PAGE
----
A translator and an interpreter

Translators who, like me, are also interpreters, seem to be an odd kind of beast to most people. In the village where I grew up, Saint Martin de Hinx, my mum owns a minuscule shop, which brings you back a hundred years as soon as you step in it. It is the social hub of the village, and I love sitting there listening to the latest gossip. I regularly have conversations that go something like this:
Customer: Still in England?
Me: Yes.
C: What are you doing over there?
Me: I’m a translator.

[Pause] C: Oh yes, your mother said, I remember. She says you don’t go to work.
Me: Well, I do. I work from home.
C: So you don’t go to work.[sigh] Me: No.
C: But your mother showed us photos of you around a table with important-looking people.
Me: That was on an interpreting job.
C: Interpreting? I thought you were a translator.
Me: I’m both. I do a lot more translating, but I sometimes go away on interpreting jobs.
C: So you do go to work?
Me: Sometimes.
It’s not just my mum’s customers who get confused by this odd choice of career. Recently, I read an excellent novel titled Bel Canto, by Ann Patchett. It particularly appealed to me as one of its central characters is Gen, a young Japanese interpreter. He’s a charming character who uses his knowledge of a few languages to help people from various countries to communicate. But all through the book, he is referred to as a "translator". I’ve had quite a few clients referring to me as a "translator" when I was on interpreting assignments.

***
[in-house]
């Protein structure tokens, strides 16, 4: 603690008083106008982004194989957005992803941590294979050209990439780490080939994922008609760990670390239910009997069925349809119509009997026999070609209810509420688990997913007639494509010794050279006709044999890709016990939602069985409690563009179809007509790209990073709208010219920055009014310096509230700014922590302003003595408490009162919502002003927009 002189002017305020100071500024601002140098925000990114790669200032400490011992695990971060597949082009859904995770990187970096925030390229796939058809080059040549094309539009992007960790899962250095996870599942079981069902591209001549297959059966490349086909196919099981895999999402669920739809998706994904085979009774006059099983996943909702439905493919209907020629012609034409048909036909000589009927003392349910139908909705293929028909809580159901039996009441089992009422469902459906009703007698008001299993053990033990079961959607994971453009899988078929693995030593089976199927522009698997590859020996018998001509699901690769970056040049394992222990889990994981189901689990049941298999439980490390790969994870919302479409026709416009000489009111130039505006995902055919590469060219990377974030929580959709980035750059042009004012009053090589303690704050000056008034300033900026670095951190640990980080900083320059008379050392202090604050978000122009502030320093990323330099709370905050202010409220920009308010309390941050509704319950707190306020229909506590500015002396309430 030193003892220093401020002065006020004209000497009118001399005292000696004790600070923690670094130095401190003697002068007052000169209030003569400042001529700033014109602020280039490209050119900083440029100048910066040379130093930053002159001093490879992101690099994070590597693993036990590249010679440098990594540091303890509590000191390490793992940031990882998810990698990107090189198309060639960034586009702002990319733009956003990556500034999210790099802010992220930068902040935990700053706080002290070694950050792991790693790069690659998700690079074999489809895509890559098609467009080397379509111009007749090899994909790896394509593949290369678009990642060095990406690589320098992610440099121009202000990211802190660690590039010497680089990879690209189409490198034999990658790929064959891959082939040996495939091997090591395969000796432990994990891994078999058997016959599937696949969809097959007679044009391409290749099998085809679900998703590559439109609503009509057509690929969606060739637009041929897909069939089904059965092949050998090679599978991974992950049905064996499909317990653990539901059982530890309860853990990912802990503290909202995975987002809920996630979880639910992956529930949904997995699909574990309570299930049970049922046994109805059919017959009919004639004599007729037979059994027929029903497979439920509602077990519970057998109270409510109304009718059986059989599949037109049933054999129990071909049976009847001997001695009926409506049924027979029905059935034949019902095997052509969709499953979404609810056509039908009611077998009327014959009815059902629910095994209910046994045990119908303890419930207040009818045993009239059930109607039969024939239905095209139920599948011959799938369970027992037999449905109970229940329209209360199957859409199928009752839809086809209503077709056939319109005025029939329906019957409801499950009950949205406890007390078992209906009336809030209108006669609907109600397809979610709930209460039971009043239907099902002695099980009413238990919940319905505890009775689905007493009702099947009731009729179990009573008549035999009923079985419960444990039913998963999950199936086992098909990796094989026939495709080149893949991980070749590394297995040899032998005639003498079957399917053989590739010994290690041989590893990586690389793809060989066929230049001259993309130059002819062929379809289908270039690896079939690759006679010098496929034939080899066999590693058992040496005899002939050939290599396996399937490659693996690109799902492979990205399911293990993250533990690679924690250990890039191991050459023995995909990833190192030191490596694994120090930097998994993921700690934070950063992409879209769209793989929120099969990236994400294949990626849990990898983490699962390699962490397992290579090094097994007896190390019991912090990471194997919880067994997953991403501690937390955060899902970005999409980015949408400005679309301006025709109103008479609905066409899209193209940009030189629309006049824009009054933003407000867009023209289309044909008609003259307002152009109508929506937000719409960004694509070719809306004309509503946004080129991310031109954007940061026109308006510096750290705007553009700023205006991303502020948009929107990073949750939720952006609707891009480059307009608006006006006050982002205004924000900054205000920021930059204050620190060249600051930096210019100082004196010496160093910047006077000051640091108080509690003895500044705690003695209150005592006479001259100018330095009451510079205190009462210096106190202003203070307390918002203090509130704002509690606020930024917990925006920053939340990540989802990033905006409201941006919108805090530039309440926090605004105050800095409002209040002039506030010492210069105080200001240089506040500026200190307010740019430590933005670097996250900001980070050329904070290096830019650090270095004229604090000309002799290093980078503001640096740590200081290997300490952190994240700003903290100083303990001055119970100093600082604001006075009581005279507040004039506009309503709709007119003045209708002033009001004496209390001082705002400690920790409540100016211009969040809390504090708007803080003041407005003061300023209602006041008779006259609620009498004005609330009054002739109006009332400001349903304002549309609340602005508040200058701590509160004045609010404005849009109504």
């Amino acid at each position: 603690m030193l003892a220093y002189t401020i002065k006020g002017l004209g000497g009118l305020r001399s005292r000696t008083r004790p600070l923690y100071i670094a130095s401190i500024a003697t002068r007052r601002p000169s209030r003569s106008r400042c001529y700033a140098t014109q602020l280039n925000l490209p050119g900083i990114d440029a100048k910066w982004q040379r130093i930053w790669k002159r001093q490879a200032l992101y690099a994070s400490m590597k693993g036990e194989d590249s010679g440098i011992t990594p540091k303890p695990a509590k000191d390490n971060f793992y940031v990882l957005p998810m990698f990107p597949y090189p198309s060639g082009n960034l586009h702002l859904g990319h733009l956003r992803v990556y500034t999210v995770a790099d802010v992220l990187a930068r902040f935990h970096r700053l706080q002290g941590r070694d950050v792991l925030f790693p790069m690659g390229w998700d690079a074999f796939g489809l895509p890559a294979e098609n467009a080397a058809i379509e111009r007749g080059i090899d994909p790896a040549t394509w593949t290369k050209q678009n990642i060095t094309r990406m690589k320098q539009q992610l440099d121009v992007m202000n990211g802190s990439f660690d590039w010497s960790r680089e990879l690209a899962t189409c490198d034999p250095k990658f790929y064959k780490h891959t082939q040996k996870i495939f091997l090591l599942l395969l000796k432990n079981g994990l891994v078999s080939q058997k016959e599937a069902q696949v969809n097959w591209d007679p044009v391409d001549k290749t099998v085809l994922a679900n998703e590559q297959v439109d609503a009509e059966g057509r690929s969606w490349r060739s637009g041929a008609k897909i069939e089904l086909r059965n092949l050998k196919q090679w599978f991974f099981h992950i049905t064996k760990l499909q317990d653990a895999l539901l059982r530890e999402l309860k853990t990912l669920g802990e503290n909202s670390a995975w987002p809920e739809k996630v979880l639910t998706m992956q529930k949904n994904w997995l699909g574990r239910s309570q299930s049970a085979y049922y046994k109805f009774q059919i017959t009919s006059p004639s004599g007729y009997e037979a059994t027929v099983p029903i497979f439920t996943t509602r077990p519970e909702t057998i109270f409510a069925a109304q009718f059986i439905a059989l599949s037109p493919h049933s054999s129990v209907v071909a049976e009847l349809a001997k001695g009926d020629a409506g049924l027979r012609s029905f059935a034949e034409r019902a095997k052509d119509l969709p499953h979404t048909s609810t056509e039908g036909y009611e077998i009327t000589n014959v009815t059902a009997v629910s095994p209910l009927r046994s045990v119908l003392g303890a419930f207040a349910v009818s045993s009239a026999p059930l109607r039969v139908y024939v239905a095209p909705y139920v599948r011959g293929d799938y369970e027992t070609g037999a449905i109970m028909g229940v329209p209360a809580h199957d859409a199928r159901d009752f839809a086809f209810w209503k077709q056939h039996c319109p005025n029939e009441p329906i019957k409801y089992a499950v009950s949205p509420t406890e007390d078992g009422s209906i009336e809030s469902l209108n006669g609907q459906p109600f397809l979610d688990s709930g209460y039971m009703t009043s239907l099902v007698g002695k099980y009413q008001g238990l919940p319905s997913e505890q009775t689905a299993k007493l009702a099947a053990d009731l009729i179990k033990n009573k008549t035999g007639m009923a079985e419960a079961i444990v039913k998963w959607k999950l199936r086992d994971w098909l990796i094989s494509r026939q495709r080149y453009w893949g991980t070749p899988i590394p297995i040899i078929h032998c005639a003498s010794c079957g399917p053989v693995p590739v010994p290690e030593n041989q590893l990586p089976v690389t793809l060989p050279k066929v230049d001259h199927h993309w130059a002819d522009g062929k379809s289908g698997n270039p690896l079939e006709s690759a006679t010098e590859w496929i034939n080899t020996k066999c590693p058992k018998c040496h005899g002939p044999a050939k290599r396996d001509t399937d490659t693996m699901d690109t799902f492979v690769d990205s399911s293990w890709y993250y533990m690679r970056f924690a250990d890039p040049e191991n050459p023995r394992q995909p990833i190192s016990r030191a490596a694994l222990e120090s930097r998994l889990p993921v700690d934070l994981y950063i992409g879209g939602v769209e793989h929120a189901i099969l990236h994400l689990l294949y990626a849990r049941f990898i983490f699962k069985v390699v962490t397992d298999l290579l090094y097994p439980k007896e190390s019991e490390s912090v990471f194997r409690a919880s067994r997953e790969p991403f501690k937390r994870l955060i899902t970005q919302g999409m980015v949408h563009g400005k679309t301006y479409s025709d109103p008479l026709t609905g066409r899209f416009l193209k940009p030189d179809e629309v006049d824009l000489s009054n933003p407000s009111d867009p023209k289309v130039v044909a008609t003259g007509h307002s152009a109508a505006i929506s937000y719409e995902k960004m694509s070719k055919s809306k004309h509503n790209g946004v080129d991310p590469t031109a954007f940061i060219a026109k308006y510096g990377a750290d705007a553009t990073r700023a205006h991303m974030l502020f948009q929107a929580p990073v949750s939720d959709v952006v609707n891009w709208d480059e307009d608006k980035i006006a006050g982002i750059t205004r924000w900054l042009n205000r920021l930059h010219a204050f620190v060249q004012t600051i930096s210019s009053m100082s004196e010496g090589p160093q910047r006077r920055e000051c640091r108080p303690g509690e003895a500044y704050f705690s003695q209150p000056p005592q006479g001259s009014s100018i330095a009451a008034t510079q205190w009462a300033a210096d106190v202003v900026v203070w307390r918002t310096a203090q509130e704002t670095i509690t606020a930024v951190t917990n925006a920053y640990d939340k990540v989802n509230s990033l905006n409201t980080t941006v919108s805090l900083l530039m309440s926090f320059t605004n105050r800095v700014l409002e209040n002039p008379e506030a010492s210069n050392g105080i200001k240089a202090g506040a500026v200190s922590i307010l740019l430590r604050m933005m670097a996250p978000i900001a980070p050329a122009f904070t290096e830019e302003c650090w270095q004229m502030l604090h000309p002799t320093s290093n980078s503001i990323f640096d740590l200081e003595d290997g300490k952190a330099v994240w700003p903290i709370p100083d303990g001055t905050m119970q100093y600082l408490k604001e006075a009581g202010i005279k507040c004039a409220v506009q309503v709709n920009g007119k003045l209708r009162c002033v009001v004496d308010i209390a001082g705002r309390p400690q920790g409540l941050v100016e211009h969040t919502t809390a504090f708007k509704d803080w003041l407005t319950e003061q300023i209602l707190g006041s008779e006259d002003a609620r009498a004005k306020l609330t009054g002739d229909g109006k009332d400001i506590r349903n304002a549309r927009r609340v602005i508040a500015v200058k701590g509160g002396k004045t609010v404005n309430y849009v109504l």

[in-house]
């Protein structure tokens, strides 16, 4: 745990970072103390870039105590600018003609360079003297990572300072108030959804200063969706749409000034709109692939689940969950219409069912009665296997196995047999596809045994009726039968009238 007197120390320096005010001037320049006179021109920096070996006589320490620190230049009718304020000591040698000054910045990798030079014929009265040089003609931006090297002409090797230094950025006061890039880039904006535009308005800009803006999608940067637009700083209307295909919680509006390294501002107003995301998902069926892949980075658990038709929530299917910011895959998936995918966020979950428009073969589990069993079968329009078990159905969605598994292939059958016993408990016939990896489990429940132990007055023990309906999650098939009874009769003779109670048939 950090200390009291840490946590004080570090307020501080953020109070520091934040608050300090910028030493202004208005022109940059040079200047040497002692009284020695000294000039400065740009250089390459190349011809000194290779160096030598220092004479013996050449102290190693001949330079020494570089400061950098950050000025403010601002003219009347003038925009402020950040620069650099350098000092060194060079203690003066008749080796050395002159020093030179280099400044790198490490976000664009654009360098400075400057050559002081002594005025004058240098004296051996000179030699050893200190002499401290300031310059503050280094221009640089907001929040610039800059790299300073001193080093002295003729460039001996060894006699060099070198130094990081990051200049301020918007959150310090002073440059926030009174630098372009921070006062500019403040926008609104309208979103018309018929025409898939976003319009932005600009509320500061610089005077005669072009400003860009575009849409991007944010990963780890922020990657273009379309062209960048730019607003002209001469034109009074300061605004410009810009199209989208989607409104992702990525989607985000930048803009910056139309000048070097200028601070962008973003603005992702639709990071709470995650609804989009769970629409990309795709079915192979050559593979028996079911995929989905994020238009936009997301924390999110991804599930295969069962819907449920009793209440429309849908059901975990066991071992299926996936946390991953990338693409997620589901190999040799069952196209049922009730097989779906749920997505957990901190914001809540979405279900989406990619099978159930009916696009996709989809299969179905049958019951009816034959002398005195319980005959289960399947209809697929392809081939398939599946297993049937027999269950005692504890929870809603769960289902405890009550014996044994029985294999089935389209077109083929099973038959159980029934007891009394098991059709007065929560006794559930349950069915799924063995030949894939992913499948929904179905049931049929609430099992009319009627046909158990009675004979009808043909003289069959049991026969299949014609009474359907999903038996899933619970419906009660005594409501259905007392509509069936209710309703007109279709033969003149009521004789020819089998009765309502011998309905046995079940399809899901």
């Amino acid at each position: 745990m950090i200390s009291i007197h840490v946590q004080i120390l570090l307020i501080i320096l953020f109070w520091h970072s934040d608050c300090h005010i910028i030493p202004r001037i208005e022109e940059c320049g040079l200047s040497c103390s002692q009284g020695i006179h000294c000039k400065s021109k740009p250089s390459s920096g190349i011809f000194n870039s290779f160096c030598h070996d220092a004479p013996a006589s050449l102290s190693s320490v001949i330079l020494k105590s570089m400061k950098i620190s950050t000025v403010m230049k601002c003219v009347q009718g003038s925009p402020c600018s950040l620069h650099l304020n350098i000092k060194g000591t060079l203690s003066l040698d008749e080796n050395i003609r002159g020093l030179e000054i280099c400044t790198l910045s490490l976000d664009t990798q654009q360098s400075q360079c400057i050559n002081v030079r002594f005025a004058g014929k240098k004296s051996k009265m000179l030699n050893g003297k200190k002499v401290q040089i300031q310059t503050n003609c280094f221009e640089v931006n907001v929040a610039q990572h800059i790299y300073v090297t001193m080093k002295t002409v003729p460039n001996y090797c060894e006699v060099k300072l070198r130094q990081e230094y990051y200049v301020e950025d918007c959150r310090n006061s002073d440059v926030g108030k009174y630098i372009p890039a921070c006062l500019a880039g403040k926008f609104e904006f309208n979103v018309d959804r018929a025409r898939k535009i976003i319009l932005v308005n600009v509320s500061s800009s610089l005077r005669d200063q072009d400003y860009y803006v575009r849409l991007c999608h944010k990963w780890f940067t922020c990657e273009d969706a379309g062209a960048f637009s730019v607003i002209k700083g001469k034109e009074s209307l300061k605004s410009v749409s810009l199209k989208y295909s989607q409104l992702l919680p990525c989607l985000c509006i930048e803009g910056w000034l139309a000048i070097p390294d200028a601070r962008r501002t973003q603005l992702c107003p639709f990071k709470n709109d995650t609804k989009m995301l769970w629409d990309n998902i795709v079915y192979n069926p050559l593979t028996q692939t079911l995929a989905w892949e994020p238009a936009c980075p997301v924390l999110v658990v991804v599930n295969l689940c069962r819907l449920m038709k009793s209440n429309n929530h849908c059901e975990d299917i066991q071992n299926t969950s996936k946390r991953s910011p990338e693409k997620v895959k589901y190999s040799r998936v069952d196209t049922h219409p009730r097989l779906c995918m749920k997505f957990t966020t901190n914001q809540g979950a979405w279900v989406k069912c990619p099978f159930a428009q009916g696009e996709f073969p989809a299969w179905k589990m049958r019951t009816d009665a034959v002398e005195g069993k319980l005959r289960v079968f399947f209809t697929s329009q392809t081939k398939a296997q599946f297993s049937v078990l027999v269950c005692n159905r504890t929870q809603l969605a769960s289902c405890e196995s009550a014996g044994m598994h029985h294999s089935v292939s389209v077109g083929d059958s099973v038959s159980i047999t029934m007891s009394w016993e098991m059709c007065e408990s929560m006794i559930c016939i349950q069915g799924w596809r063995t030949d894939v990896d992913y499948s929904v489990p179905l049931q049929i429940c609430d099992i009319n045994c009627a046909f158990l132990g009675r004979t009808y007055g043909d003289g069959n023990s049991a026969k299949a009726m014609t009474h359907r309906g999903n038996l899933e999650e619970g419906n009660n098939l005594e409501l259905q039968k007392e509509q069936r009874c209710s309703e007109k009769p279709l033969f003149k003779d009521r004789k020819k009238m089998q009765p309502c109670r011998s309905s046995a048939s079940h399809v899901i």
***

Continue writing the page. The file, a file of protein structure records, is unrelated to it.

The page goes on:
Now I might sound picky, but both activities are so radically different that I can’t just let it go and I always have to correct people who use these terms incorrectly. To me, translating evokes my familiar office, typing, surfing the Internet for information, cups of espresso, intense silent concentration or regular music breaks and even a nap on quieter days. When I think of interpreting, I see people, a strange place, cups of instant coffee, adrenaline rushes, constant talking and listening and a very dry mouth. Both activities, despite having French and English at their core, are extremely different and that’s why not all translators are interpreters and vice-versa.
By |2016-10-18T15:52:11+00:00February 25th, 2004|Interpreting|2 Comments

About the Author:

I am Céline Graciet, a freelance English to French translator. Since 2003 I’ve been writing on all sorts of areas linked to translation and the life of a translator.


  1. Rym Rytr February 25, 2004 at 4:08 pm

    Here in the U.S., we see it pretty much as shown below. We have Intrepreters for the oral; Translarors for the written.
    I have a friend who does both, for Spanish. I’ll ask him, just for the fun of it. :o)
    Translator: NOUN: 1. One that translates, especially: a. One employed to render written works into another language. b. A computer program or application that renders one language or data format into another. 2. An interpreter.
    Intrepreter: NOUN: 1. One who translates orally from one language into another. 2. One who gives or expounds an interpretation: “An actor is an interpreter of other men’s words, often a soul which wishes to reveal itself to the world” (Alec Guinness).

  2. Peter April 2, 2004 at 10:45 am

    It’s a common lament in Japan as well. Language professionals know and insist upon the different definitions and nobody else cares what we think . . . and the popularity of a certain recent Bill Murray movie hasn’t made it any easier for interpreters to get people to use their preferred job title. 🙂

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